(Editor’s note: This story has been changed to reflect the accurate end-date for FRIB’s completion.)
The MSU Facility for Rare Isotope Beams, or FRIB, project was issued a Finding of No Significant Impact, or FONSI, status by the U.S. Department of Energy on Thursday.
With approval, university officials can continue to construct the facility toward its 2017 completion at a total cost of about $615 million, FRIB’s project communications manager Alex Parsons said.
In November 2009, the DOE initiated the environmental study of the project by accepting community input, said Brian Quirke, spokesperson for the DOE office in Chicago.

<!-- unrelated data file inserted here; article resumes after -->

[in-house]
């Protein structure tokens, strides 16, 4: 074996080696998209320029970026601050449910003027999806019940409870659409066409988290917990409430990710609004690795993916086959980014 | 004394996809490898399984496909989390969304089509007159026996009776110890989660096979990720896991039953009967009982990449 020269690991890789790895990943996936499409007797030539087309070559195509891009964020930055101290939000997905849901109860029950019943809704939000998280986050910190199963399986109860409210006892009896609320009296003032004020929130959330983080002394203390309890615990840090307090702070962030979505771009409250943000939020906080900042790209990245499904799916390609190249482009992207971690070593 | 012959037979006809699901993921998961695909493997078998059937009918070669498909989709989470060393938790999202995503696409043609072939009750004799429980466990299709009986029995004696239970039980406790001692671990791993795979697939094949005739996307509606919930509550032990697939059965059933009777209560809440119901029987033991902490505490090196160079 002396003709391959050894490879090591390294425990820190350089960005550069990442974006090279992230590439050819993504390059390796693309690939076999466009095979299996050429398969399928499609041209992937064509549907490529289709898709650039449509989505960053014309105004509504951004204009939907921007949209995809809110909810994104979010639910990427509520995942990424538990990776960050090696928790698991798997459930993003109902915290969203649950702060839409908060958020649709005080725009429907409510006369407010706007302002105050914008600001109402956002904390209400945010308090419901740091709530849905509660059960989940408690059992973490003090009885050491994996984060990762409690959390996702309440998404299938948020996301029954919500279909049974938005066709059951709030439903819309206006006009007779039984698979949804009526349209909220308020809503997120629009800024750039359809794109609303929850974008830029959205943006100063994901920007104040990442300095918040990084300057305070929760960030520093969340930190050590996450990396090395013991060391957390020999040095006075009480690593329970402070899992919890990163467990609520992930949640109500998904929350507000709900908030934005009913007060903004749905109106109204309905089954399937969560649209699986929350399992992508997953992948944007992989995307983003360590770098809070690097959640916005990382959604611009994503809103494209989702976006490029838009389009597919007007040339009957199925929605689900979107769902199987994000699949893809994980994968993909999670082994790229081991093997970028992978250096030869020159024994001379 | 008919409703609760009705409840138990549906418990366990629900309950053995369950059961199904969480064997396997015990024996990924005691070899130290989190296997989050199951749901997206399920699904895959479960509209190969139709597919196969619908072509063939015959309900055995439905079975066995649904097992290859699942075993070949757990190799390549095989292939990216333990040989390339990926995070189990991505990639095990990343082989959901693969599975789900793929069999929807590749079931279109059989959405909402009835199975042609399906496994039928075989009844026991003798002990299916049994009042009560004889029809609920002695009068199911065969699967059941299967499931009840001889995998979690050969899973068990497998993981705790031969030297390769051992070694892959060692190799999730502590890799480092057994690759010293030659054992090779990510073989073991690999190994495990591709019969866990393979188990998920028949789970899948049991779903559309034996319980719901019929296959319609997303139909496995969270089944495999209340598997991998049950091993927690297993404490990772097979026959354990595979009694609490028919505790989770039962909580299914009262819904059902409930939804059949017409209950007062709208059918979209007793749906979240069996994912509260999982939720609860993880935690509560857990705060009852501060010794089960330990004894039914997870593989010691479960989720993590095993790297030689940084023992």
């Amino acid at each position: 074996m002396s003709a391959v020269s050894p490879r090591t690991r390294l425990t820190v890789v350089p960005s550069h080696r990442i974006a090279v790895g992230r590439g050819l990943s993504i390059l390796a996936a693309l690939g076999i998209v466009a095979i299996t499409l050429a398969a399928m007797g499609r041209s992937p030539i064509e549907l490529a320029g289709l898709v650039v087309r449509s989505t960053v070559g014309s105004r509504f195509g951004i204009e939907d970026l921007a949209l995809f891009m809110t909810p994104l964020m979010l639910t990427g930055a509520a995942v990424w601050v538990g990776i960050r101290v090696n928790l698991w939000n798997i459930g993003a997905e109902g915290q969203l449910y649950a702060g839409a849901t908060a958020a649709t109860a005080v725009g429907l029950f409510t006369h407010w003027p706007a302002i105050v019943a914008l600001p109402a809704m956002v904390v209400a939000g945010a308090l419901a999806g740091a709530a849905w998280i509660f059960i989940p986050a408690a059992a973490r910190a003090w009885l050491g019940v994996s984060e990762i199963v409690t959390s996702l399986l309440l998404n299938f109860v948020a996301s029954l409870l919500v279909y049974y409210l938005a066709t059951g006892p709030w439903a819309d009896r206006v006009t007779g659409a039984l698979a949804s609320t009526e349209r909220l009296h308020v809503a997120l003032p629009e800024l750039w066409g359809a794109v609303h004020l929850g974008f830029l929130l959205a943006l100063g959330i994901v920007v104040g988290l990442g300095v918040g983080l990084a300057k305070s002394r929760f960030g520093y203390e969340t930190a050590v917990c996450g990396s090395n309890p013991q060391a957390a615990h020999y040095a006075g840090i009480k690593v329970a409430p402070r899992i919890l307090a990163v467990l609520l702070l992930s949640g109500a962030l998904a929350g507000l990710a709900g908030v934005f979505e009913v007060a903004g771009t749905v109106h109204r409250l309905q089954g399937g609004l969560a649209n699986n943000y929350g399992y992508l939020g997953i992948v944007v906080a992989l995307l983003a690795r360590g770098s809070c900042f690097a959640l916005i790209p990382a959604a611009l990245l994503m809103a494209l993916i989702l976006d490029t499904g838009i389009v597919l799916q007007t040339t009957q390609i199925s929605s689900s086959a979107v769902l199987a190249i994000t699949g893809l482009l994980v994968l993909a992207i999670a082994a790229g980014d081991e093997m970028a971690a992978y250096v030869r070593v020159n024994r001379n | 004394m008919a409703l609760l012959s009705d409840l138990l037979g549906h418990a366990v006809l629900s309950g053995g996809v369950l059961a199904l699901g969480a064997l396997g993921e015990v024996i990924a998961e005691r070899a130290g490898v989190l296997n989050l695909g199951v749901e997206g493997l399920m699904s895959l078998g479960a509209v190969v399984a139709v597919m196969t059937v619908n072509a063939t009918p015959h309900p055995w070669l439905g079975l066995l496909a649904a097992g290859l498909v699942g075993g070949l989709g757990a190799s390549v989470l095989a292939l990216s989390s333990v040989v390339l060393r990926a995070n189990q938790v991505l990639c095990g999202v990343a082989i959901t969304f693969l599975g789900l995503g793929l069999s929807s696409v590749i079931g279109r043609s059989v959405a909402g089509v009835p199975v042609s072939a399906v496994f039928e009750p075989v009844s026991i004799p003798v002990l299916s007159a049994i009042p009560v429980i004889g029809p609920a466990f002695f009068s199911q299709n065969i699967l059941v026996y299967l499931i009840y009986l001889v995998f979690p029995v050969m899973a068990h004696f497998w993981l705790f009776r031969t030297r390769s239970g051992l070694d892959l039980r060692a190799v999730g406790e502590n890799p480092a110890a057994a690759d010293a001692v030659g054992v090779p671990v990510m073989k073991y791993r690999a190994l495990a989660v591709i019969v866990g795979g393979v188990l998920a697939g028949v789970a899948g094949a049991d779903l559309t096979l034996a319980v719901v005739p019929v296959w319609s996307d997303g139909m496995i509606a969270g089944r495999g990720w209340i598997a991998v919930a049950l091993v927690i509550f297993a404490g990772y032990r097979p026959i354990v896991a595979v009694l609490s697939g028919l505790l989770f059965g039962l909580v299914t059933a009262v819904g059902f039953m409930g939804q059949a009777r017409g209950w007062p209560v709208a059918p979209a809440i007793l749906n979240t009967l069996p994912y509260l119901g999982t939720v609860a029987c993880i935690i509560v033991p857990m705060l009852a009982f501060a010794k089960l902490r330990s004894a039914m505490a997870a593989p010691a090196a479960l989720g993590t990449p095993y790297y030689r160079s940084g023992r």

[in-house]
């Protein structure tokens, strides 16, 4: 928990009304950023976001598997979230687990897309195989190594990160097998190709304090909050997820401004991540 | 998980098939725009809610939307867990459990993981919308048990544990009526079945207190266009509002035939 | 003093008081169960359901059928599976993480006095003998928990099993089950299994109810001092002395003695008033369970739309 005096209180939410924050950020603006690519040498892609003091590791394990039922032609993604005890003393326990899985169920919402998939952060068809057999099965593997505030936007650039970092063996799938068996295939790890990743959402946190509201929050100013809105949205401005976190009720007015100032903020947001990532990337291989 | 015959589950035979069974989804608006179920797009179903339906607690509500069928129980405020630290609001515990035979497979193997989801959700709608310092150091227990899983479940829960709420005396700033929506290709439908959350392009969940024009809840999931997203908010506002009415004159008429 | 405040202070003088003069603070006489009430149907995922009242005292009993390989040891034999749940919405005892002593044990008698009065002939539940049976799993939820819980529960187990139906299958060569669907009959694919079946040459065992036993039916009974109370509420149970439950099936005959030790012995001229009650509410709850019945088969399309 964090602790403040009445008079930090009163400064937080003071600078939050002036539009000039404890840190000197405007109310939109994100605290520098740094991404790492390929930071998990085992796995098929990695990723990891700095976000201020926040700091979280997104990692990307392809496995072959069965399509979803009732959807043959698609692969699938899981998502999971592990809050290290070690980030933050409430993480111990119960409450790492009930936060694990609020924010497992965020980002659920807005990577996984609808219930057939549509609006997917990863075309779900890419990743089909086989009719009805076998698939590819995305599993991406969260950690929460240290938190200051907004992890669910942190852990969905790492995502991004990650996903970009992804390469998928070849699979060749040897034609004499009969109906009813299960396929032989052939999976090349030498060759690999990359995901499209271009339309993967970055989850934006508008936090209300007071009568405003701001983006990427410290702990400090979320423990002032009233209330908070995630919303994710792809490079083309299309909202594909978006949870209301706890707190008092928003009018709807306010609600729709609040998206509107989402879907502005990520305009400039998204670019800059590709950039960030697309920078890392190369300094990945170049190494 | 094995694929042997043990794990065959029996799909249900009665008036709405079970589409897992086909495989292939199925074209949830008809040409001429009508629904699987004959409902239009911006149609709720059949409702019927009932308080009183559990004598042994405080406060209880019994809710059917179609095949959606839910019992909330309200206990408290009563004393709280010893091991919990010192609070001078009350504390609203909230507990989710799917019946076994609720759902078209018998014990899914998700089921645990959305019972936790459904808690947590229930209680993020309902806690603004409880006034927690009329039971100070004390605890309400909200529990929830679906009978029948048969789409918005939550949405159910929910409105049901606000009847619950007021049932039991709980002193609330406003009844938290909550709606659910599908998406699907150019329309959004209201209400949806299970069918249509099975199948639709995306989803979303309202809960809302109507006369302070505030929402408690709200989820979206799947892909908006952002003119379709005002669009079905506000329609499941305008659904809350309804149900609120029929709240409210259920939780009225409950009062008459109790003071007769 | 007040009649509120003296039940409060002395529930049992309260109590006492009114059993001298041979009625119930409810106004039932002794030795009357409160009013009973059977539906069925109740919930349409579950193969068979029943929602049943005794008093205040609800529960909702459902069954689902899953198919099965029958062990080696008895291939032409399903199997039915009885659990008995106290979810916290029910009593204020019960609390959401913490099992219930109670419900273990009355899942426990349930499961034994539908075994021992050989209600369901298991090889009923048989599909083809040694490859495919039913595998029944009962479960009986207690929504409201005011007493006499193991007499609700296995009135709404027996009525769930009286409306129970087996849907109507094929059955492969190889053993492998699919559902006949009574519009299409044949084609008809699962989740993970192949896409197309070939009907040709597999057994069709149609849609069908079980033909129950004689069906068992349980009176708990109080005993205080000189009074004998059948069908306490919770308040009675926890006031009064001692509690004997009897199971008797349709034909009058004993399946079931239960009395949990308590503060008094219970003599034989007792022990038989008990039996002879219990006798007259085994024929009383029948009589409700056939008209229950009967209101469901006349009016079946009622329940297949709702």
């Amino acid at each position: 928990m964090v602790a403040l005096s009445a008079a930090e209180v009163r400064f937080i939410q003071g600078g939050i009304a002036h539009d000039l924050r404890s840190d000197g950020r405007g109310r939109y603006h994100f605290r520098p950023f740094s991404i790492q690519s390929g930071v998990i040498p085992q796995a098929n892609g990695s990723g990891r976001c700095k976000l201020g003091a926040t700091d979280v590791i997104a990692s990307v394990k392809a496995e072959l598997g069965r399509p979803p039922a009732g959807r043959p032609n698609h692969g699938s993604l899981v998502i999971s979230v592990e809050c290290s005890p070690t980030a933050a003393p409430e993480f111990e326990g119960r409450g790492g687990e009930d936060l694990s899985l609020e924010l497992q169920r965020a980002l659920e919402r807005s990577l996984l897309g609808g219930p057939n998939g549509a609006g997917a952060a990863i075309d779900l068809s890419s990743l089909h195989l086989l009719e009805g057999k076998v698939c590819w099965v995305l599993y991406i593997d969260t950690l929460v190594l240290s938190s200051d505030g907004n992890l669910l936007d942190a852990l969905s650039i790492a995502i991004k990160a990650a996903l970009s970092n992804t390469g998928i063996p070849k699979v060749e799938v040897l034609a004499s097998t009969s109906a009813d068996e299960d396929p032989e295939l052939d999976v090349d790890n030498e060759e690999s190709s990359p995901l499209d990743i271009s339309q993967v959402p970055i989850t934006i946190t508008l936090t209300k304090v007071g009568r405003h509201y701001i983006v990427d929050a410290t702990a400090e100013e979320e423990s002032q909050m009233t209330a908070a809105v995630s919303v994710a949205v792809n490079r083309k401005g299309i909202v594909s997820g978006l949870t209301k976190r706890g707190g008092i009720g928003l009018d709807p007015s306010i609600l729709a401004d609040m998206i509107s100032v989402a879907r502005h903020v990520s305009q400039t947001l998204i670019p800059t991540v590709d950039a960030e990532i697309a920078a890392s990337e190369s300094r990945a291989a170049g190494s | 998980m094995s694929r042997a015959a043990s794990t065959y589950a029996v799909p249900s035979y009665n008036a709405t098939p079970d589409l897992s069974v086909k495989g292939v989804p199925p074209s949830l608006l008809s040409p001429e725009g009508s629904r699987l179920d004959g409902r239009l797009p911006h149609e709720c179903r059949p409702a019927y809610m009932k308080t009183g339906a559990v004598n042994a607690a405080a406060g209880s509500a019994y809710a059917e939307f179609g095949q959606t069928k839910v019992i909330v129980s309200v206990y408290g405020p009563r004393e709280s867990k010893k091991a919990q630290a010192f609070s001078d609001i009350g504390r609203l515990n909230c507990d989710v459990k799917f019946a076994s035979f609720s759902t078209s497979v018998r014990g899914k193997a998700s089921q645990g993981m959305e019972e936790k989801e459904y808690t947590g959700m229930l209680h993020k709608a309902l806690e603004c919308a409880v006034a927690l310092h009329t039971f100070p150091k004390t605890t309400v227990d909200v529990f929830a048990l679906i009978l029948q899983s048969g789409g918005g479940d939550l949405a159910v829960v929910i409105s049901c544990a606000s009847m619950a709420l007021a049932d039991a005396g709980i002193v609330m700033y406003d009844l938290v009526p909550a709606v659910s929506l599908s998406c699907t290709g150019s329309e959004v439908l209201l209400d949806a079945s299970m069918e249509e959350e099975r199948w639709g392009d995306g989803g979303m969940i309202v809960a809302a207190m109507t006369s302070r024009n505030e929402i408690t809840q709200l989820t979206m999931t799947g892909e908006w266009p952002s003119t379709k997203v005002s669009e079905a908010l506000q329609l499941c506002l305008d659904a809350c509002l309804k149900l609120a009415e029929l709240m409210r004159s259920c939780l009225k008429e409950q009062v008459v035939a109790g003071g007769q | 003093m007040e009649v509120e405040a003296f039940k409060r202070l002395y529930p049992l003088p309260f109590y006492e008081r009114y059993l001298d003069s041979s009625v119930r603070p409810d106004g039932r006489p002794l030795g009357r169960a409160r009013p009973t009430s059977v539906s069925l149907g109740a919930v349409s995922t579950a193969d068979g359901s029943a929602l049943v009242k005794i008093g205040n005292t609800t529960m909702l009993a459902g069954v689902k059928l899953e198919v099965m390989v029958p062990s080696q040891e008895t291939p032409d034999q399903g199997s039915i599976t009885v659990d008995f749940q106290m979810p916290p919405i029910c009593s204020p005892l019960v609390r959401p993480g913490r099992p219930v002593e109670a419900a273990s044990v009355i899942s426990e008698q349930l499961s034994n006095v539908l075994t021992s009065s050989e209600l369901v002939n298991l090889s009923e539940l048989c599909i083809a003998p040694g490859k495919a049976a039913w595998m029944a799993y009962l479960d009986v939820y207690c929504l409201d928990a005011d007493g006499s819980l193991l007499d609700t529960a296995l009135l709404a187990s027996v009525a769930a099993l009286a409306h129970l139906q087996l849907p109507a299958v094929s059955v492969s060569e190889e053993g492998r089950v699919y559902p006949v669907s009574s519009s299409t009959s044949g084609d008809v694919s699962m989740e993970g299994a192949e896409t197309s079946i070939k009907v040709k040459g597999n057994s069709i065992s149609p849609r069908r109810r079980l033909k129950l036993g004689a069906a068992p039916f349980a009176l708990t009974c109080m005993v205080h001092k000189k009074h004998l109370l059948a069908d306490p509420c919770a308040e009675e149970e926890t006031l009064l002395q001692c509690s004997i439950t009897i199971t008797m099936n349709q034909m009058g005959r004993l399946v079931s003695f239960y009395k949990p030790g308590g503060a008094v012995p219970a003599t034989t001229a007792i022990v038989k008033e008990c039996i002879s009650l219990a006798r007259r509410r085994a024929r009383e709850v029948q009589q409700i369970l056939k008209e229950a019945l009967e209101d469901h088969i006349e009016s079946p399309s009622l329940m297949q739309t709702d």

Addressing common concerns, such as whether a construction worker would be hurt or if work on the project would result in significant noise or dust, were all points of impact to make clear before the project moved forward, he said.
During a March meeting with university officials, DOE officials presented a document about the previous meeting in an attempt to minimize any potential impacts on the environment and surrounding people, Quirke said.
“All U.S. Department of Energy projects of this size — and some smaller — are required to go through a process that is designed to identify any significant environmental impacts that construction of the project might cause,” Quirke said.
When construction is complete, about 1,500 scientists from across the globe will work with atomic nuclei and possibly could make discoveries on from where matter in the universe might have originated.
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